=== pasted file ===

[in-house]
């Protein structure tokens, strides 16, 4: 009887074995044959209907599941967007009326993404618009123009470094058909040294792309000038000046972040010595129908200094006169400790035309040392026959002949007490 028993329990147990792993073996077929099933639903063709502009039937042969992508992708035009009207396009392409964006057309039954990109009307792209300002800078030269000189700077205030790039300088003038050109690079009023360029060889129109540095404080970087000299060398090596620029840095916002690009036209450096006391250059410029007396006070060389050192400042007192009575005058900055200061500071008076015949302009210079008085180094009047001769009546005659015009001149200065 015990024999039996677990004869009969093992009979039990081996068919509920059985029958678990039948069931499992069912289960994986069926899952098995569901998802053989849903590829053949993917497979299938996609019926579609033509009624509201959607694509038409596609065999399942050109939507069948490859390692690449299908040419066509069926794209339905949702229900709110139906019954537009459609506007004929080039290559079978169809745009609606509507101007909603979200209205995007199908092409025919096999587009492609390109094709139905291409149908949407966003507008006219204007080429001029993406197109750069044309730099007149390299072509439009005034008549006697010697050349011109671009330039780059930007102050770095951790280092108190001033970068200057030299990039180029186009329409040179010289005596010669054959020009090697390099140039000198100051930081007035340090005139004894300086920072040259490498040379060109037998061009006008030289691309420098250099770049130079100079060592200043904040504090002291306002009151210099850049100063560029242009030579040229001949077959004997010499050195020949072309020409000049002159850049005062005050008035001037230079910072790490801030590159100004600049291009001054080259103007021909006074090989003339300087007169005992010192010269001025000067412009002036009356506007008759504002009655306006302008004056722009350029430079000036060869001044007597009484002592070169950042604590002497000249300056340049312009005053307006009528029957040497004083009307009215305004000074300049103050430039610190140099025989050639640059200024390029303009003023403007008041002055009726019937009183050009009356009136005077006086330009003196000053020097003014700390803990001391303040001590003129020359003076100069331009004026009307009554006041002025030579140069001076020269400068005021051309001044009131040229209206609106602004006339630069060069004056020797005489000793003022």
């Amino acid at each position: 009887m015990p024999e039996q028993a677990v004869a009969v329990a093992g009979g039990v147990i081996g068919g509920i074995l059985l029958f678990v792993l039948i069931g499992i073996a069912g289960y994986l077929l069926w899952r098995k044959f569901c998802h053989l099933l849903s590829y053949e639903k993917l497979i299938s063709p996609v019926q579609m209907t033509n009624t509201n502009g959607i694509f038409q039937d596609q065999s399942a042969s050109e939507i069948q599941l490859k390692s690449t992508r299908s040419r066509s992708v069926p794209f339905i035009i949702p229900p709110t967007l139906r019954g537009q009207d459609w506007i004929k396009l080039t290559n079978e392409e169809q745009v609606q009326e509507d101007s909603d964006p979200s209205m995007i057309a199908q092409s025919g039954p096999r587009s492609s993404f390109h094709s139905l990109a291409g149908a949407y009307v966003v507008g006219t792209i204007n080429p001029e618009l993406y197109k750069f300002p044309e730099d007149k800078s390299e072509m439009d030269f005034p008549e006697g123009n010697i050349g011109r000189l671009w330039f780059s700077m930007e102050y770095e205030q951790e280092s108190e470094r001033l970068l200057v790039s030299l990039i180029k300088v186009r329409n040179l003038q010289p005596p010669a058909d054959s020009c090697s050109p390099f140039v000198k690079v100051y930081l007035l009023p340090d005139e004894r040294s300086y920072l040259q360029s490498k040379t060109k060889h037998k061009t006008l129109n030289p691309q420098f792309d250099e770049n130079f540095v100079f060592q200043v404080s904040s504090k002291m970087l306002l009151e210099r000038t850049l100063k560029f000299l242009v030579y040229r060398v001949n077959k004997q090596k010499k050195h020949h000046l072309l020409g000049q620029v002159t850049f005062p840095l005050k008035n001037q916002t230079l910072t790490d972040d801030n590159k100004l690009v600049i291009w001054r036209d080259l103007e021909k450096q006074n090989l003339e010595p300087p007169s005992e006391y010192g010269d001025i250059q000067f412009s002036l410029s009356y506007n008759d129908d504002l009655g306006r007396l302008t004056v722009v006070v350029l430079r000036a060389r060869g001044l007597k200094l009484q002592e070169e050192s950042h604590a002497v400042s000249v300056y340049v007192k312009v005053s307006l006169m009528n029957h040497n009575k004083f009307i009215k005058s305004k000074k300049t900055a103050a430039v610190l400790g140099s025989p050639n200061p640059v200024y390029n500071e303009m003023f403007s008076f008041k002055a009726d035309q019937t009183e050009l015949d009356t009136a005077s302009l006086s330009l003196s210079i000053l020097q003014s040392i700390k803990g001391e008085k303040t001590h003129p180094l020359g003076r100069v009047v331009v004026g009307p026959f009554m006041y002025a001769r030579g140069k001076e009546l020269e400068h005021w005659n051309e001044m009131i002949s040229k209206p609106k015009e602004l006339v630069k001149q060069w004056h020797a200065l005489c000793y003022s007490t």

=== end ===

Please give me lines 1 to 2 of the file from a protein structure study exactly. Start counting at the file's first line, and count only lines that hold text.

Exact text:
[in-house]
């Protein structure tokens, strides 16, 4: 009887074995044959209907599941967007009326993404618009123009470094058909040294792309000038000046972040010595129908200094006169400790035309040392026959002949007490 028993329990147990792993073996077929099933639903063709502009039937042969992508992708035009009207396009392409964006057309039954990109009307792209300002800078030269000189700077205030790039300088003038050109690079009023360029060889129109540095404080970087000299060398090596620029840095916002690009036209450096006391250059410029007396006070060389050192400042007192009575005058900055200061500071008076015949302009210079008085180094009047001769009546005659015009001149200065 015990024999039996677990004869009969093992009979039990081996068919509920059985029958678990039948069931499992069912289960994986069926899952098995569901998802053989849903590829053949993917497979299938996609019926579609033509009624509201959607694509038409596609065999399942050109939507069948490859390692690449299908040419066509069926794209339905949702229900709110139906019954537009459609506007004929080039290559079978169809745009609606509507101007909603979200209205995007199908092409025919096999587009492609390109094709139905291409149908949407966003507008006219204007080429001029993406197109750069044309730099007149390299072509439009005034008549006697010697050349011109671009330039780059930007102050770095951790280092108190001033970068200057030299990039180029186009329409040179010289005596010669054959020009090697390099140039000198100051930081007035340090005139004894300086920072040259490498040379060109037998061009006008030289691309420098250099770049130079100079060592200043904040504090002291306002009151210099850049100063560029242009030579040229001949077959004997010499050195020949072309020409000049002159850049005062005050008035001037230079910072790490801030590159100004600049291009001054080259103007021909006074090989003339300087007169005992010192010269001025000067412009002036009356506007008759504002009655306006302008004056722009350029430079000036060869001044007597009484002592070169950042604590002497000249300056340049312009005053307006009528029957040497004083009307009215305004000074300049103050430039610190140099025989050639640059200024390029303009003023403007008041002055009726019937009183050009009356009136005077006086330009003196000053020097003014700390803990001391303040001590003129020359003076100069331009004026009307009554006041002025030579140069001076020269400068005021051309001044009131040229209206609106602004006339630069060069004056020797005489000793003022």